Afternoon Edition: April 7, 2020

Today’s update is a 5-minute read that will brief you on the day’s biggest stories.

SHARE Afternoon Edition: April 7, 2020
CV_CITYCOLLEGES_11.jpg

Kiara Balleza, a student at Harold Washington College poses for a portrait near her home at the corner of West 66th street and South Whipple street, Friday afternoon, April 3, 2020.

Annie Costabile/Sun-Times

Good afternoon. Here’s the latest news you need to know in Chicago. It’s about a 5-minute read that will brief you on today’s biggest stories.

Afternoon Edition signup

Afternoon Edition

Chicago’s most important news of the day, delivered every weekday afternoon. Plus, a bonus issue on Saturdays that dives into the city’s storied history.

Dig out those shorts and sandals, because it’ll feel like summer when you step outside this afternoon (just remember to keep your distance from others): partly sunny with a high near 78 degrees. Tonight, the low will drop to 48 degrees.

Top story

City Colleges students’ struggles magnified by pandemic, but school’s tech investment paying off

At City Colleges, where about two-thirds of students at some schools experience food and housing insecurity, getting a degree has never been easy. Now, the coronavirus pandemic is making staying — let alone thriving — in school exponentially harder.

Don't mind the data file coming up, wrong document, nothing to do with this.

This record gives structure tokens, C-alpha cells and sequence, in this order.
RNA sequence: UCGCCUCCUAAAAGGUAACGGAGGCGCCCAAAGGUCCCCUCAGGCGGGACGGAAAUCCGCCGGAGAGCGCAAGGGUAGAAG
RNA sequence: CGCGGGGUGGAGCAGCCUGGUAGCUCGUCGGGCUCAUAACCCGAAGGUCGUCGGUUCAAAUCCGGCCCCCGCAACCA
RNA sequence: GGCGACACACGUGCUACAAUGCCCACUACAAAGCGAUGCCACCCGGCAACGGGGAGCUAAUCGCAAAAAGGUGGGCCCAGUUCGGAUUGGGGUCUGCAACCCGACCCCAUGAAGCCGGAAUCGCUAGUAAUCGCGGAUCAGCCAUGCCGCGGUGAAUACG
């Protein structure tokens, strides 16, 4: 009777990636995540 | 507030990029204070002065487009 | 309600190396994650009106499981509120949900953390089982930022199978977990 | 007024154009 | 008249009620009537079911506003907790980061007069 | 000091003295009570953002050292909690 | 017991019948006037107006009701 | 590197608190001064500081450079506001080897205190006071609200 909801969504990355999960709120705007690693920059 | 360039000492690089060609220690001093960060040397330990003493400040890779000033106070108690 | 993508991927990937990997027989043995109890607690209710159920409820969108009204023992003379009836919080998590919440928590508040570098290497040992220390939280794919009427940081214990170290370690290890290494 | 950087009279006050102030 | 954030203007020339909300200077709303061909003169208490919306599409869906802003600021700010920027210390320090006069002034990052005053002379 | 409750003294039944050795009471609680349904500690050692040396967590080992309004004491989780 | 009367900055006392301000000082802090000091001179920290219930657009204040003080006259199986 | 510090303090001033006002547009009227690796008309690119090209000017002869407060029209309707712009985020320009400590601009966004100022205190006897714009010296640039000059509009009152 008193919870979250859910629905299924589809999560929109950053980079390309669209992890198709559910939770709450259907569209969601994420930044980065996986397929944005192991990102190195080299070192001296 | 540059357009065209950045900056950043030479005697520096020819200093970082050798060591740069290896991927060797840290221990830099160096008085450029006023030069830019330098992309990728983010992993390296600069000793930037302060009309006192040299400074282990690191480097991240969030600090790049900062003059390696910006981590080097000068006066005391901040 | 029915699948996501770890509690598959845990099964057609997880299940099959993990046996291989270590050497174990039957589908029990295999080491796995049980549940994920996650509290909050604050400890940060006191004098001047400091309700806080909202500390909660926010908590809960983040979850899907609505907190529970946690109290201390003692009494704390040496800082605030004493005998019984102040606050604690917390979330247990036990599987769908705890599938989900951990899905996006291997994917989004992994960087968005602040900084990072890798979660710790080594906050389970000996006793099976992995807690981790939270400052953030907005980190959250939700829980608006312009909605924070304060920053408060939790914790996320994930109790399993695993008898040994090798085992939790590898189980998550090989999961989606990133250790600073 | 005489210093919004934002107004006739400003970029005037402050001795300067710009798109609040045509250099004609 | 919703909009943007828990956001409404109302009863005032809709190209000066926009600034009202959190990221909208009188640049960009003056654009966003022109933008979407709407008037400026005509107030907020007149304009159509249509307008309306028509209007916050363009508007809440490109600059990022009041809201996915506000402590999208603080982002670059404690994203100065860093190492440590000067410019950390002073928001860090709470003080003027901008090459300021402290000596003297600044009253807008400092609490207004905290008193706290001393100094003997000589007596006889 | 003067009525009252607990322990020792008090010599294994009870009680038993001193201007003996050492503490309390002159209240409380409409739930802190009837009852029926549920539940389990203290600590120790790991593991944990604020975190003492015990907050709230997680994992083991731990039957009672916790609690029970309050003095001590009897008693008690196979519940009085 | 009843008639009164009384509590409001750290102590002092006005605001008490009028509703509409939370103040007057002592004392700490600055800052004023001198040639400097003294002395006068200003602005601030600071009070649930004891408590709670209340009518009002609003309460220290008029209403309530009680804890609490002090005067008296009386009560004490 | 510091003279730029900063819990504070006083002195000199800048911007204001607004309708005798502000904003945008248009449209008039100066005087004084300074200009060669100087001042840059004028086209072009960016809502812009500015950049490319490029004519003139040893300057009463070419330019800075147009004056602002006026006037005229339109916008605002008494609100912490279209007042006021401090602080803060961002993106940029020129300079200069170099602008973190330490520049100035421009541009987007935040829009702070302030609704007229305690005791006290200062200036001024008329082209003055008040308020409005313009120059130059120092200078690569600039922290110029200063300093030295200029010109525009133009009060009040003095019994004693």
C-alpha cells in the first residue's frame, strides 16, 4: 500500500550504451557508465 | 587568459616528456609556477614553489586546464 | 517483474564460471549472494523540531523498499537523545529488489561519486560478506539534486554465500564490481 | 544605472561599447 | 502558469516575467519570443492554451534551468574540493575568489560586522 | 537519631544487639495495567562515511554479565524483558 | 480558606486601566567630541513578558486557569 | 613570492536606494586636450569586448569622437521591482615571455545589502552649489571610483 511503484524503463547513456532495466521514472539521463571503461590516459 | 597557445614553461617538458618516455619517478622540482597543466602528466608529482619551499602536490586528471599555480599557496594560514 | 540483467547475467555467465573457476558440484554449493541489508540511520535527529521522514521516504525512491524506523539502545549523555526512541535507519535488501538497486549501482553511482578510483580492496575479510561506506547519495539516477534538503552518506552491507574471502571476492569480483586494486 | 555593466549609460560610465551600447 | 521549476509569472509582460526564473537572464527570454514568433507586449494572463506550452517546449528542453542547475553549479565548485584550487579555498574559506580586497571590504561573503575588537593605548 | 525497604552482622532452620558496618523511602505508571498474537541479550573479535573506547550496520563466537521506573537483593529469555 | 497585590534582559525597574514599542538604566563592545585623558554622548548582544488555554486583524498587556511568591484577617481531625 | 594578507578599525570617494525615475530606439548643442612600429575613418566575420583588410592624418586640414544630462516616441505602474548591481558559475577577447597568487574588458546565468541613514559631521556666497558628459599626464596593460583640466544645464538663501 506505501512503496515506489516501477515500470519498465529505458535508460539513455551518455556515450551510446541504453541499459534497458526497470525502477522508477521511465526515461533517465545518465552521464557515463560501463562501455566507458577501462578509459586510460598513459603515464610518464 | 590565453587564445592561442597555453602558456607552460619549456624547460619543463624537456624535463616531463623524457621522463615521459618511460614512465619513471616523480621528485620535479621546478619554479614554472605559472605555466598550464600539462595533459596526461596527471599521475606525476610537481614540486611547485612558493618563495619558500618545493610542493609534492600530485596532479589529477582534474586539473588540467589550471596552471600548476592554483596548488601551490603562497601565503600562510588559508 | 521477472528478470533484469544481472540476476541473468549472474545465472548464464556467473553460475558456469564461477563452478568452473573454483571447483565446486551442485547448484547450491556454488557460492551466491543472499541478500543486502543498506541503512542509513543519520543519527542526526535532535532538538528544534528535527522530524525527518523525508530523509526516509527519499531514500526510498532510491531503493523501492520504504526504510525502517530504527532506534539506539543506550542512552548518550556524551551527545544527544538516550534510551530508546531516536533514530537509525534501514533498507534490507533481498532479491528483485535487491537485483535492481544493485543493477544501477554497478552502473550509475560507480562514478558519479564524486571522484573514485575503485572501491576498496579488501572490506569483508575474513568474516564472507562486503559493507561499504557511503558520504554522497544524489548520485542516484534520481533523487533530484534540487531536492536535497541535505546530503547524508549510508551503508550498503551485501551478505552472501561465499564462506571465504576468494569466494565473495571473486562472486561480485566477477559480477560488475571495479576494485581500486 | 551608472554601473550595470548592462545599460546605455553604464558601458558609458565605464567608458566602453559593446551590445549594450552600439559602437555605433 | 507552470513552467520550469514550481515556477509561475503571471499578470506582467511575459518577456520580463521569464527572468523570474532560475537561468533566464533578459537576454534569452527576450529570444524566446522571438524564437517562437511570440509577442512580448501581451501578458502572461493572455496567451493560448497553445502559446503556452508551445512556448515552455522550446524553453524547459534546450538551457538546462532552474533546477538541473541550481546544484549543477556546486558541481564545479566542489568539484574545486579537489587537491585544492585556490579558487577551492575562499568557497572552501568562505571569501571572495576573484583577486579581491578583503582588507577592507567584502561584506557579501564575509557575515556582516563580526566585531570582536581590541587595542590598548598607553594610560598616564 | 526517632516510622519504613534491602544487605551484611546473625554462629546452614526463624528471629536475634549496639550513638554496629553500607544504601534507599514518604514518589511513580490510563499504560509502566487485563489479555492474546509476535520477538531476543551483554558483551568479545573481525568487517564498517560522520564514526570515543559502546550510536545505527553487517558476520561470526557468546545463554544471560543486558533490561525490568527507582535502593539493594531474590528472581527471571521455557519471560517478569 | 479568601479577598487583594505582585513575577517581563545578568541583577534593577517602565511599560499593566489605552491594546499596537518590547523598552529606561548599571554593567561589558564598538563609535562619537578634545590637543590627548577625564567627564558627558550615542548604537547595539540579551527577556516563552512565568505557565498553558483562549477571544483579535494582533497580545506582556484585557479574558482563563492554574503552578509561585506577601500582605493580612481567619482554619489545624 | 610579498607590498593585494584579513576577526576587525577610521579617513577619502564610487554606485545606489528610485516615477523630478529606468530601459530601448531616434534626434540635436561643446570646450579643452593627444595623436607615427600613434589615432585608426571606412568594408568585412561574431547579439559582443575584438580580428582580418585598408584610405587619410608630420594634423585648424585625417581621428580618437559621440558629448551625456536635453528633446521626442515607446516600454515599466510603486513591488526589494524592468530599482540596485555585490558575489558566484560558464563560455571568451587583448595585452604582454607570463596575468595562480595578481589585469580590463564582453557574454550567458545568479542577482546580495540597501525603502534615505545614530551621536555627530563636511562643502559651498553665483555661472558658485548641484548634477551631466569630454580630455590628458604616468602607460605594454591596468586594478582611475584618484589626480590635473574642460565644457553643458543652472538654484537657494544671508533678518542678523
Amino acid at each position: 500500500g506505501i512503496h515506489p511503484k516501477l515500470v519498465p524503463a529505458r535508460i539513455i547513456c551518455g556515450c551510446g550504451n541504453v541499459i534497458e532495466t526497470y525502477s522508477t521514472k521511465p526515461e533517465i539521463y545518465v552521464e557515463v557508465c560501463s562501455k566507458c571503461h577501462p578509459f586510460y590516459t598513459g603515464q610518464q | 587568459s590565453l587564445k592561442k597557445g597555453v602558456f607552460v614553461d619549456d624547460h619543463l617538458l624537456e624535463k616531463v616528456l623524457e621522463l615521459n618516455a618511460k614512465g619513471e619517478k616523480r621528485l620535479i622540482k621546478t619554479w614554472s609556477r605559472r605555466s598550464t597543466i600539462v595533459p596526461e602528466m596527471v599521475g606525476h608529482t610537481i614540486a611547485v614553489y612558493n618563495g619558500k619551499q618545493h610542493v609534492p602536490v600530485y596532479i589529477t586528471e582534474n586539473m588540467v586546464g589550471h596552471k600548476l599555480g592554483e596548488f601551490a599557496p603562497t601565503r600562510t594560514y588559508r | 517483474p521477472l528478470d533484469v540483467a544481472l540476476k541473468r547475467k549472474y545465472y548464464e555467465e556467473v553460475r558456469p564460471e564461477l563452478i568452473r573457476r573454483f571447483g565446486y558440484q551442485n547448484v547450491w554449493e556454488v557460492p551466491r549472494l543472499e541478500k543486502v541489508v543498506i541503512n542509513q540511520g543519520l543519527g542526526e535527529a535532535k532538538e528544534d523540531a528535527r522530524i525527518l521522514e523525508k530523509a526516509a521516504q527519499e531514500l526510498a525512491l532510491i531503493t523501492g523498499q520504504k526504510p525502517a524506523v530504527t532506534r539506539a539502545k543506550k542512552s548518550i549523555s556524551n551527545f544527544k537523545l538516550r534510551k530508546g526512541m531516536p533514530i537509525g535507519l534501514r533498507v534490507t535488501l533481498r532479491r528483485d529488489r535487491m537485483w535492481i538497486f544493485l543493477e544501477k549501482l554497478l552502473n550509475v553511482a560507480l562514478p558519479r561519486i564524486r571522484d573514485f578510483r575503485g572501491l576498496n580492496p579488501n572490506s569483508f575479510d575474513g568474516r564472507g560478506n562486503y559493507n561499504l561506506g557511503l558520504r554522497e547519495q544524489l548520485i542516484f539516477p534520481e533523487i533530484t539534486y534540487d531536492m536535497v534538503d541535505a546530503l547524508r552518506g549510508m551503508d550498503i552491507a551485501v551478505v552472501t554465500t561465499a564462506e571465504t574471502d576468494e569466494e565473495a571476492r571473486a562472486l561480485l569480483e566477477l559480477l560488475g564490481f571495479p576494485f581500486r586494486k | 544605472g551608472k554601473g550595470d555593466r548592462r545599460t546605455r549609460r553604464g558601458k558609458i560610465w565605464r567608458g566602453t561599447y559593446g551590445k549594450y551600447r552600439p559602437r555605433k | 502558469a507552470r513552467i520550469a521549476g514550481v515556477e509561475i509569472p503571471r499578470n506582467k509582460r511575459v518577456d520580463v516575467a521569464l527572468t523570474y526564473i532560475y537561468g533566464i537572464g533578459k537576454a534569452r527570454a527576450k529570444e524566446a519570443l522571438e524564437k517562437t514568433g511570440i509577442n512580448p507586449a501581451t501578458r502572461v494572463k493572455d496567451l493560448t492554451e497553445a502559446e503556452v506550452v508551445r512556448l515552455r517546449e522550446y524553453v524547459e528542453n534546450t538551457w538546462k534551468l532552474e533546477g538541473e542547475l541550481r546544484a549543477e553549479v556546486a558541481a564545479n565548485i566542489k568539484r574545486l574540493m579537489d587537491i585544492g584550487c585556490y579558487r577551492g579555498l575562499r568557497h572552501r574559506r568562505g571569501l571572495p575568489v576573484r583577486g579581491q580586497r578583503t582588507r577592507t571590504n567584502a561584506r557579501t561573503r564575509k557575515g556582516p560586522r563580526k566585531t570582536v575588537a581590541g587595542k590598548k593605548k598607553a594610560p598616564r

Students at City Colleges are more likely than students at traditional four-year schools to have full-time jobs, be raising children or even be experiencing homelessness.

One student’s parents both got laid off. Another is working overtime at a grocery store because of the increased demand. Not to mention the many returning adult students in the health industry who are trying to get additional certifications while working on the front lines of the outbreak.

On top of those challenges, the colleges were rushing to essentially move all classes online overnight.

We’re making our vital coronavirus coverage free for all readers. See the latest news here.